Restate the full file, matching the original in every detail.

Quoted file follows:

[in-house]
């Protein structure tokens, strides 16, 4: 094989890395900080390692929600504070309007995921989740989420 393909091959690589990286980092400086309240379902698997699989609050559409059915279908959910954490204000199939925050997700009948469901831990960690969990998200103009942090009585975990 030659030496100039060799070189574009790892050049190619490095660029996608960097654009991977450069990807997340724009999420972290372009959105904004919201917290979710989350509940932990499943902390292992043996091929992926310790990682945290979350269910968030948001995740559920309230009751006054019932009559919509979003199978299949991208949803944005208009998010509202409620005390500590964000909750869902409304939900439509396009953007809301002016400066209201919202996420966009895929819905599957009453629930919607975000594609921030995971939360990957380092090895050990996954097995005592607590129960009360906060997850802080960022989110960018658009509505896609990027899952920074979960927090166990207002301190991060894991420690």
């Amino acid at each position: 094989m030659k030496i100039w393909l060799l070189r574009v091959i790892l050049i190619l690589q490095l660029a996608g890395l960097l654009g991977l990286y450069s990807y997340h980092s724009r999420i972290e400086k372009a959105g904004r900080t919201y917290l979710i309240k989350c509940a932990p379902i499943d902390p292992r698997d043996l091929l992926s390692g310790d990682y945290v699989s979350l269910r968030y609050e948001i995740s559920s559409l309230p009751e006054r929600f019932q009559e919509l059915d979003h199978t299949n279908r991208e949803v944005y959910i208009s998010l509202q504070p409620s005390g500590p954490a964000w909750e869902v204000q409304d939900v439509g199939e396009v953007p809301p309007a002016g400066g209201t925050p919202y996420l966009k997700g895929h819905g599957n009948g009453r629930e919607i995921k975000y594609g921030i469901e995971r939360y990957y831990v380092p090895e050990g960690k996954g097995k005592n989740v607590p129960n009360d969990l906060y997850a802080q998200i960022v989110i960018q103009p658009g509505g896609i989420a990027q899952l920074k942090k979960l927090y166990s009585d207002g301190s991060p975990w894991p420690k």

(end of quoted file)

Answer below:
[in-house]
């Protein structure tokens, strides 16, 4: 094989890395900080390692929600504070309007995921989740989420 393909091959690589990286980092400086309240379902698997699989609050559409059915279908959910954490204000199939925050997700009948469901831990960690969990998200103009942090009585975990 030659030496100039060799070189574009790892050049190619490095660029996608960097654009991977450069990807997340724009999420972290372009959105904004919201917290979710989350509940932990499943902390292992043996091929992926310790990682945290979350269910968030948001995740559920309230009751006054019932009559919509979003199978299949991208949803944005208009998010509202409620005390500590964000909750869902409304939900439509396009953007809301002016400066209201919202996420966009895929819905599957009453629930919607975000594609921030995971939360990957380092090895050990996954097995005592607590129960009360906060997850802080960022989110960018658009509505896609990027899952920074979960927090166990207002301190991060894991420690």
């Amino acid at each position: 094989m030659k030496i100039w393909l060799l070189r574009v091959i790892l050049i190619l690589q490095l660029a996608g890395l960097l654009g991977l990286y450069s990807y997340h980092s724009r999420i972290e400086k372009a959105g904004r900080t919201y917290l979710i309240k989350c509940a932990p379902i499943d902390p292992r698997d043996l091929l992926s390692g310790d990682y945290v699989s979350l269910r968030y609050e948001i995740s559920s559409l309230p009751e006054r929600f019932q009559e919509l059915d979003h199978t299949n279908r991208e949803v944005y959910i208009s998010l509202q504070p409620s005390g500590p954490a964000w909750e869902v204000q409304d939900v439509g199939e396009v953007p809301p309007a002016g400066g209201t925050p919202y996420l966009k997700g895929h819905g599957n009948g009453r629930e919607i995921k975000y594609g921030i469901e995971r939360y990957y831990v380092p090895e050990g960690k996954g097995k005592n989740v607590p129960n009360d969990l906060y997850a802080q998200i960022v989110i960018q103009p658009g509505g896609i989420a990027q899952l920074k942090k979960l927090y166990s009585d207002g301190s991060p975990w894991p420690k």